Intuition can also be a sense of knowing or rightness that persists in spite of logical opposition – even when the people you care about most, or persons of authority, are telling you you’re making a mistake. We often think we can save other people from their poor decisions – but it is only the ego in us asserting what we would do in similar circumstances. In truth, we offer a far greater gift when we bolster others’ confidence in their ability to make their own choices and find their unique path.

Intuition is an infallible guide that originates in the higher self. With practice we can learn to both recognize and build confidence in our intuitive perceptions. Quiet reflection, journaling and meditation are ideal practices to begin to recognize and strengthen this special awareness.

Step 11: Hold yourself in compassion

It sounds simple enough to love ourselves, but all too often we become so wrapped up in feelings of low self-esteem that it isn’t easy to do. Most of us carry around an inner critical voice that is often called the critical parent. Considering this, most of us could benefit from consciously directing our inner dialogue to be that of an encouraging parent. An interesting thing about learning to give ourselves unconditional love is that it creates an opening that lets others in more fully.

In my counseling work I have found that most of us carry around an inner critical voice that is sometimes called the critical parent. It might say things like, “Why bother? You won’t be able to do that!” Considering that most of us could benefit from reparenting ourselves – that is, consciously directing our inner dialogue to be that of an encouraging parent: “You’ve always been creative. You can do anything you set your mind to.”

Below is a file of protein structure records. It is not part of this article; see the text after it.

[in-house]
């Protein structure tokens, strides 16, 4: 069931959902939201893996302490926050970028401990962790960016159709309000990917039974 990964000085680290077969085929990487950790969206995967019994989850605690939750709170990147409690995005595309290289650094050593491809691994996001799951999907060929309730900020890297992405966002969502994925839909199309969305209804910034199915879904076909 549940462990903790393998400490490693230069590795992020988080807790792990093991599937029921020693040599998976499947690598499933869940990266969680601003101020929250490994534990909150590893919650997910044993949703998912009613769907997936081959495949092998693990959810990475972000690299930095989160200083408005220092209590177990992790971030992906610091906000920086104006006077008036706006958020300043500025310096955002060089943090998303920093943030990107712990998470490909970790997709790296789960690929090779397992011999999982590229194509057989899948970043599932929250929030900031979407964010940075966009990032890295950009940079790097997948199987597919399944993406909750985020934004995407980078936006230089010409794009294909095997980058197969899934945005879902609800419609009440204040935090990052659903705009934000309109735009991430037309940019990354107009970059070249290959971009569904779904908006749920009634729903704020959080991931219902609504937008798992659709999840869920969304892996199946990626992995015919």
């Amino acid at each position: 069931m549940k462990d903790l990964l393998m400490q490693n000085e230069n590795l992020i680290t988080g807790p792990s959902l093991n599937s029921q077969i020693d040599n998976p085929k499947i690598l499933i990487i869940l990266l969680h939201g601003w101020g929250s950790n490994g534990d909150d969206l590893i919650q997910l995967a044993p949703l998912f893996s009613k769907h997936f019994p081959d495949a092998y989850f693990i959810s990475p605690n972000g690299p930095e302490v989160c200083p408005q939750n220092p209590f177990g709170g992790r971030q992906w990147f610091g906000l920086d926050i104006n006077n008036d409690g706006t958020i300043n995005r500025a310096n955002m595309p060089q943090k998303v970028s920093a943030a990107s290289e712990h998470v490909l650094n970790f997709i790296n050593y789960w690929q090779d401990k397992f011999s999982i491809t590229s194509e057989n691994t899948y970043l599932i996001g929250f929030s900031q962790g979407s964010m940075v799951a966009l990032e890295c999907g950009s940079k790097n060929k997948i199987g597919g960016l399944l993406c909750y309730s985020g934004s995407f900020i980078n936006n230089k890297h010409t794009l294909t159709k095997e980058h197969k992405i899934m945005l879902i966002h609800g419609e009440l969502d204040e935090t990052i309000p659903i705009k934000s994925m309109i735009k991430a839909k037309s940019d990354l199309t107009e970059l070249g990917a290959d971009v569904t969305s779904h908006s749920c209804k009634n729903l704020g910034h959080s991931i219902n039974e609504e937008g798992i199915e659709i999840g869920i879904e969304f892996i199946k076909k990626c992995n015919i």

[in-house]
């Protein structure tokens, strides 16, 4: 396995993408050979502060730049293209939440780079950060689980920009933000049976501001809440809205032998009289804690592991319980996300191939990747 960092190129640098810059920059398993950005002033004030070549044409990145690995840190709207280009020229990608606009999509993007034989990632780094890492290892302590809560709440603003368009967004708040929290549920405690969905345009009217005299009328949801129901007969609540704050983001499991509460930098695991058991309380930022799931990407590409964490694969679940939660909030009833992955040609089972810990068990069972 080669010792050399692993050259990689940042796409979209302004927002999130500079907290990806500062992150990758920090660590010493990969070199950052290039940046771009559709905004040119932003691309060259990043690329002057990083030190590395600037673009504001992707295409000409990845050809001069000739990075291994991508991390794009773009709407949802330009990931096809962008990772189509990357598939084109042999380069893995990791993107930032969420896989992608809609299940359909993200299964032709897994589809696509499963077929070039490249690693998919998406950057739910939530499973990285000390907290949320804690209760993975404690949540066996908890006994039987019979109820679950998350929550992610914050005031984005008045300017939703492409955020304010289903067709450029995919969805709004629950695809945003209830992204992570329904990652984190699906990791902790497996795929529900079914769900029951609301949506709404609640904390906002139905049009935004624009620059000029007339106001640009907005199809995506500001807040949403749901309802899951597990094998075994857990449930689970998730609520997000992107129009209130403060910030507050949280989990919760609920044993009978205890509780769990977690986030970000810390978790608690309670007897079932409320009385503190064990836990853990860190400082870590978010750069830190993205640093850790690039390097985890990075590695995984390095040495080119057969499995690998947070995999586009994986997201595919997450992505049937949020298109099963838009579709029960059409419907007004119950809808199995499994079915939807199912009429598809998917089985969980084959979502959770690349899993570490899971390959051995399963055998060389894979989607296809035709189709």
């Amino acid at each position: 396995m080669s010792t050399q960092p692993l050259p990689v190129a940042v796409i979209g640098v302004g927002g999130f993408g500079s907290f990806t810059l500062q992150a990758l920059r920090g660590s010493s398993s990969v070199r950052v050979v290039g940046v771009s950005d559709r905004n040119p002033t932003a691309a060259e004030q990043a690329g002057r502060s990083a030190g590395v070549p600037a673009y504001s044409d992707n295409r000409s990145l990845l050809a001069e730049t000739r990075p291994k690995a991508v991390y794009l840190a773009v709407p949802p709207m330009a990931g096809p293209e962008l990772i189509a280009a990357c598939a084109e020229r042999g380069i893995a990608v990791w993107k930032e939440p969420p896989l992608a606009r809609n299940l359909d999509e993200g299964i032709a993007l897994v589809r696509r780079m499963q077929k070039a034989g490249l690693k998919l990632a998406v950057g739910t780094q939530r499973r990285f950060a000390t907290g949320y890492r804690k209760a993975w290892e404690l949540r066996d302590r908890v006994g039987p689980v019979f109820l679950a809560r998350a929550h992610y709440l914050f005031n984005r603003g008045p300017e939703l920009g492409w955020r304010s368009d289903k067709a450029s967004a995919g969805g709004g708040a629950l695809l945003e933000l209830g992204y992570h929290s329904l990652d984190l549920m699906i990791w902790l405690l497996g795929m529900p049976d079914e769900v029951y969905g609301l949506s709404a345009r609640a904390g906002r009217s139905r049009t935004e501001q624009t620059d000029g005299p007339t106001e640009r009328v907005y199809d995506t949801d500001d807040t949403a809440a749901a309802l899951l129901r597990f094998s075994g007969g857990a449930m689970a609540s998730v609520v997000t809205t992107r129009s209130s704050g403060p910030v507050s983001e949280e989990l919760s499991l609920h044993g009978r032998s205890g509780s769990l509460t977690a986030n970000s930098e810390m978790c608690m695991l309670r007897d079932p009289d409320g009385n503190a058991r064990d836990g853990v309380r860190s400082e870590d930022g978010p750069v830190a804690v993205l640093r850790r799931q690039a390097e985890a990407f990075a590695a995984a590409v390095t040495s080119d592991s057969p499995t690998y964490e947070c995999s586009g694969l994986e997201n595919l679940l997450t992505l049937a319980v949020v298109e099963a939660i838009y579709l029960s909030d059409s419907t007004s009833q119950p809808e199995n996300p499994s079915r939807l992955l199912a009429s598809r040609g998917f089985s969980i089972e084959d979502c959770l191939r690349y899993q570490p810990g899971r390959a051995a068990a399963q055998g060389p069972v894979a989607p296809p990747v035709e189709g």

I remember a client I’ll call Linda, a nurse who came to me when her cancer had become quite advanced. From radiation treatment she had developed scars in her stomach that made it difficult for her to digest food, and her belly was bloated and uncomfortable. Her legs were swollen from her pelvis down because of blocked lymph nodes, so she had to use a walker to get around. She had done a tremendous amount of healing work around the issues in her life and as she lay on her sofa, talking to me softly, she said, “You know, there is only one kink in my existence right now, and that is my cat.”

This was a remarkable statement, considering her physical condition. She told me she felt bad because the cat, a large male, so wanted to be with her, but she was always pushing him off the bed or couch because his weight hurt her. “I start to feel all this explosive energy and I blast poor Arnold with it. Then I feel terrible afterwards.”

Linda went on to say that she often felt frustrated by all the little things that had become so difficult, but she would hold her feelings in; then when Arnold got in her way or wanted to lean on her, she would let her frustration burst loose. “Arnold is so accepting and he loves me so unconditionally that he still comes back and wants to be with me.”

We talked about the nature of unconditionally loving relationships and how even the cat recognized that the love between them was undisturbed by her condition or outbursts. Linda loved his soothing presence and resonating purr. If he was to stay in her environment, he needed firm but loving discipline in being taught he couldn’t lie on her as he used to or get in the way of her walker. He also needed her love and soothing voice. “I know that it’s my attitude toward myself that needs to change,” Linda reflected. “And then I just know that Arnold won’t be so needy.”